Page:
Jean-Paul Sartre, The Search for the Absolute, in Albert Giacometti (New York: Pierre Matisse Gallery, 1948. Translation by Lionel Abel -- found in Theories and Documents of Contemporary Art: A Sourcebook of Artist’s Writings.

"The more I study religions the more I am convinced that man never worshipped anything but himself." - Sir R. F. Burton

How can it be that mathematics, being after all a product of human thought which is independent of experience, is so admirably appropriate to the objects of reality? Is human reason, then, without experience, merely by taking thought, able to fathom the properties of real things. Albert Einstien


"Success is not the key to happiness.
Happiness is the key to success.
If you love what you are doing,
you will be successful."
- Albert Schweitzer


What does a fish know about the water in which it swims all its life?

"Adversity is another way to measure the
greatness of individuals. I never had a
crisis that didn't make me stronger."
- Lou Holtz


The release of atomic power has changed everything except our way of thinking ... the solution to this problem lies in the heart of mankind. If only I had known, I should have become a watchmaker.

"What you get by reaching your destination is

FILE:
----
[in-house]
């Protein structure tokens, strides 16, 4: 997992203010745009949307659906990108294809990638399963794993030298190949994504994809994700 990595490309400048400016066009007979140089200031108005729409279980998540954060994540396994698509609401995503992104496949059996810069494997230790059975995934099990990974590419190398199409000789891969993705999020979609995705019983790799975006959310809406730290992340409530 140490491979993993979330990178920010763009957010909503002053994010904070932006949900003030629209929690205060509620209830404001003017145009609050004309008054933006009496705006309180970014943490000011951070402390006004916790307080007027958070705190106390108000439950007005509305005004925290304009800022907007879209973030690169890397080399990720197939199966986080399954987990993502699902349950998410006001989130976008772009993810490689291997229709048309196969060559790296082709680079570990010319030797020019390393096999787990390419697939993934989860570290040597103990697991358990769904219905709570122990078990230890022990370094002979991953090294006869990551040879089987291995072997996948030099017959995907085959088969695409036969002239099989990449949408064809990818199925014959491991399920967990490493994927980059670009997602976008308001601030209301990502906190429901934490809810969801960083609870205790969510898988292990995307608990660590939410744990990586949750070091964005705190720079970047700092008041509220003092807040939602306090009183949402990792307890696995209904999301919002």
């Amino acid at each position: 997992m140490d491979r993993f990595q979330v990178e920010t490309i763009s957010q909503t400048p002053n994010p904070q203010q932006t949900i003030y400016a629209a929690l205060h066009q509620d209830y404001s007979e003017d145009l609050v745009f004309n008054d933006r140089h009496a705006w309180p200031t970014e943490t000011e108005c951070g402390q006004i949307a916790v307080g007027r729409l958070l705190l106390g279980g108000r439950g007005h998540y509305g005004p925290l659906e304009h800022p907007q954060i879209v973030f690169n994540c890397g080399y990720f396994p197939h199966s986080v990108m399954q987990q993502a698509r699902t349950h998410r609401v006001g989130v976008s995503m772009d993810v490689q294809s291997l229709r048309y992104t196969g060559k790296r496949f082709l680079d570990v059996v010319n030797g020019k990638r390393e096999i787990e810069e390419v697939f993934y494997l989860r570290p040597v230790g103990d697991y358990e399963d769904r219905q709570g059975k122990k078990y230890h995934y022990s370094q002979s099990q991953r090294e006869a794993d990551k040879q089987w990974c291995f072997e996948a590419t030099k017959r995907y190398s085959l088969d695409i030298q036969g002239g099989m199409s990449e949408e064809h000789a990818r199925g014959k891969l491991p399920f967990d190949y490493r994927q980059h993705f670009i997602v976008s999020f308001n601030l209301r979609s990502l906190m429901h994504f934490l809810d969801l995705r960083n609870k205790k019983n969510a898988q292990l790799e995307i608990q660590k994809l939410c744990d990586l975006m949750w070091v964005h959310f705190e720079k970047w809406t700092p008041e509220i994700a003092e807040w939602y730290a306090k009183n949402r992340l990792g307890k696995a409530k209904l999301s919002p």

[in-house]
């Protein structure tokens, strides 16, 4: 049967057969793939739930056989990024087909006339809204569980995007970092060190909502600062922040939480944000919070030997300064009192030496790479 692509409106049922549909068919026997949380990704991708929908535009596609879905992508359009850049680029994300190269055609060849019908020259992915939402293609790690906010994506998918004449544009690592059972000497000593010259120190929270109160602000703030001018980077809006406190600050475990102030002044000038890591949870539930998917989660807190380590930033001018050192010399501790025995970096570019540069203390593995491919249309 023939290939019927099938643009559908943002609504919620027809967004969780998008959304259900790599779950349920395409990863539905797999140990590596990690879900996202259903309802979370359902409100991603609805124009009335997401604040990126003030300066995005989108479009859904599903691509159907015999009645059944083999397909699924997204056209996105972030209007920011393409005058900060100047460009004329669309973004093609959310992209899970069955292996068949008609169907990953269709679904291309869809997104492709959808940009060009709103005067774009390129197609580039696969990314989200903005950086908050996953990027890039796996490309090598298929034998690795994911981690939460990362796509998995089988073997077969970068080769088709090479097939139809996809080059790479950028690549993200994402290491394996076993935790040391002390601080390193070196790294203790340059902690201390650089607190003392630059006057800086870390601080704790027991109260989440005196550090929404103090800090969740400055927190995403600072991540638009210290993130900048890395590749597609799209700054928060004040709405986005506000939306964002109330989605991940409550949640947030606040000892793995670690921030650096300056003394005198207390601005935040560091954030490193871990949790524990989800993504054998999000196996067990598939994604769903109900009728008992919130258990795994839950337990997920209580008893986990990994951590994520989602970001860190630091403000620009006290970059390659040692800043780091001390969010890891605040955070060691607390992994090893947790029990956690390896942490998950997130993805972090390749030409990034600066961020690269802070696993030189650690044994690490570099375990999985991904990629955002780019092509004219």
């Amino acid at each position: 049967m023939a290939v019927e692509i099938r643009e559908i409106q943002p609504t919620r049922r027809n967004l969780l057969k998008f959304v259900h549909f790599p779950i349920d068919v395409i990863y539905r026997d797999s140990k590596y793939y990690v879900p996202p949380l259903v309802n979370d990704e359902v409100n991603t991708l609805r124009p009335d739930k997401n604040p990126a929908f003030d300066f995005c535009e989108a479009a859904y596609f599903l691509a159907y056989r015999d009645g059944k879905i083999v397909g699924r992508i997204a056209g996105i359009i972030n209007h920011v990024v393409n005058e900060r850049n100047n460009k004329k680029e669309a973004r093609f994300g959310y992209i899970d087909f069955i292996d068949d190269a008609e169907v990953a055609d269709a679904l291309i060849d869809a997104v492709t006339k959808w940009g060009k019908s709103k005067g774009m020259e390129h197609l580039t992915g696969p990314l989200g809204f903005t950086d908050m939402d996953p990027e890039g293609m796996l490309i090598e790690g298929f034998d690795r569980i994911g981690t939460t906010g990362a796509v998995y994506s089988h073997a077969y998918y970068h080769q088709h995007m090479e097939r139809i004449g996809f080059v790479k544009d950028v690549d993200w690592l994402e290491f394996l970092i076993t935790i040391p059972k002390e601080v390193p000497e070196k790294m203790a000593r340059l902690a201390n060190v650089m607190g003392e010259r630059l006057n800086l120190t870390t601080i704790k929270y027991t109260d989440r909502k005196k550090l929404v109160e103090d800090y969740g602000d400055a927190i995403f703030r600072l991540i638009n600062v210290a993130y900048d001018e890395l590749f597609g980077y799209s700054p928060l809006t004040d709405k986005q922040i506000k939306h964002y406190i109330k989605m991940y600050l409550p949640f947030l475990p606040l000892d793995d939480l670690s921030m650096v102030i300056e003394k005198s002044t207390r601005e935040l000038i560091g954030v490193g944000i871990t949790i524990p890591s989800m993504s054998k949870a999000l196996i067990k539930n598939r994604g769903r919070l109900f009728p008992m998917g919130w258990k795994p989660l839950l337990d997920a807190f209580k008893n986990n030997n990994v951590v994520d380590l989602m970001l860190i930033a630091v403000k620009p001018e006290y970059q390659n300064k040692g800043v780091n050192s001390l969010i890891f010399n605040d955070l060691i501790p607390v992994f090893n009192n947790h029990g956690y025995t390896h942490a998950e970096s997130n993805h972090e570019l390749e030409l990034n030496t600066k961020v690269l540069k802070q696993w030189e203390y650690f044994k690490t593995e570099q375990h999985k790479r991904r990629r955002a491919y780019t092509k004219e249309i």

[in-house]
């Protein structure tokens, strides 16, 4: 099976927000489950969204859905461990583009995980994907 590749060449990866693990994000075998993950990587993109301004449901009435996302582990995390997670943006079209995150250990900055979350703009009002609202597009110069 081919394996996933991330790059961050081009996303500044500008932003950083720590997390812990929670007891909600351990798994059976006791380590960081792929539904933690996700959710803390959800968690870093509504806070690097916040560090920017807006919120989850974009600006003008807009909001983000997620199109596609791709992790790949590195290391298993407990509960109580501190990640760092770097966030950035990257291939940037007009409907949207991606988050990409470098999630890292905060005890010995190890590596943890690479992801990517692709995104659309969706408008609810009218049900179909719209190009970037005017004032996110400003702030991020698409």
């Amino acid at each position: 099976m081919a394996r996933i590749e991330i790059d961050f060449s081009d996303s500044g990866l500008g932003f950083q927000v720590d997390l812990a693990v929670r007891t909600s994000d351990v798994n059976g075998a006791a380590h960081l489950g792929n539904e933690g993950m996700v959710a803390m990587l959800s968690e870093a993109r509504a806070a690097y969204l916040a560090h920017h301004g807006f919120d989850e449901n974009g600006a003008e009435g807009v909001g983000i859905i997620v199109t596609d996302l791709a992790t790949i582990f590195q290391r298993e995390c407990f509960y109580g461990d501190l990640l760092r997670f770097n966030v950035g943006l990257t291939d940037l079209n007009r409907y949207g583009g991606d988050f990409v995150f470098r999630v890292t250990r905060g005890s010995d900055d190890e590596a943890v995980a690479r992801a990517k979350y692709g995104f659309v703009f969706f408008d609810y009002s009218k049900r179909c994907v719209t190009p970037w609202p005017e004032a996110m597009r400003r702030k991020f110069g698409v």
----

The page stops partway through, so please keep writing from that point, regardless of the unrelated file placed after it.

not nearly as important as what you will
become by reaching your destination."
- Zig Ziglar

Look at the means which a man employs, consider his motives, observe his pleasures. A man simply cannot conceal himself.

Measured objectively, what a man can wrest from Truth by passionate striving is utterly infinitesimal. But the striving frees us from the bonds of the self and makes us comrades of those who are the best and the greatest.


Life is really simple, but we insist on making it complicated

The greatest challenge to any thinker is stating the problem in a way that will allow a solution.
- Bertrand Russell

"Whatever you can do, or dream you can
begin it. Boldness has genius,
power and magic in it."
- Goethe

"The man who does not read good books
has no advantage over the man who
cannot read them."
- Mark Twain

"Success is a state of mind.
If you want success, start thinking
of yourself as a success." Dr. Joyce Brothers

Never worry about numbers.
Help one person at a time,
and always start with
the person nearest you."
- Mother Teresa


If you are out to describe the truth, leave elegance to the tailor. Einstein

Once you can accept the universe as matter expanding into nothing that is something, wearing stripes with plaid comes easy. einstein


"If one advances confidently in the direction of
his dreams, and endeavors to live the life he
has imagined, he will meet with a success
unexpected in common hours." - H.D. Thoreau

"It's time to start living the life
You've imagined" - Henry James


Before you embark on a journey of revenge, dig two graves

The great enemy of clear language is insincerity. When there is a gap between one's real and one's declared aims, one turns as it were instinctively to long words and exhausted idioms, like a cuttlefish spurting out ink.
- George Orwell

I have no special talents. I am only passionately curious. Einstein



"Nothing in the world can take the
place of persistence...Persistence and
determination alone are omnipotent." - Calvin Coolidge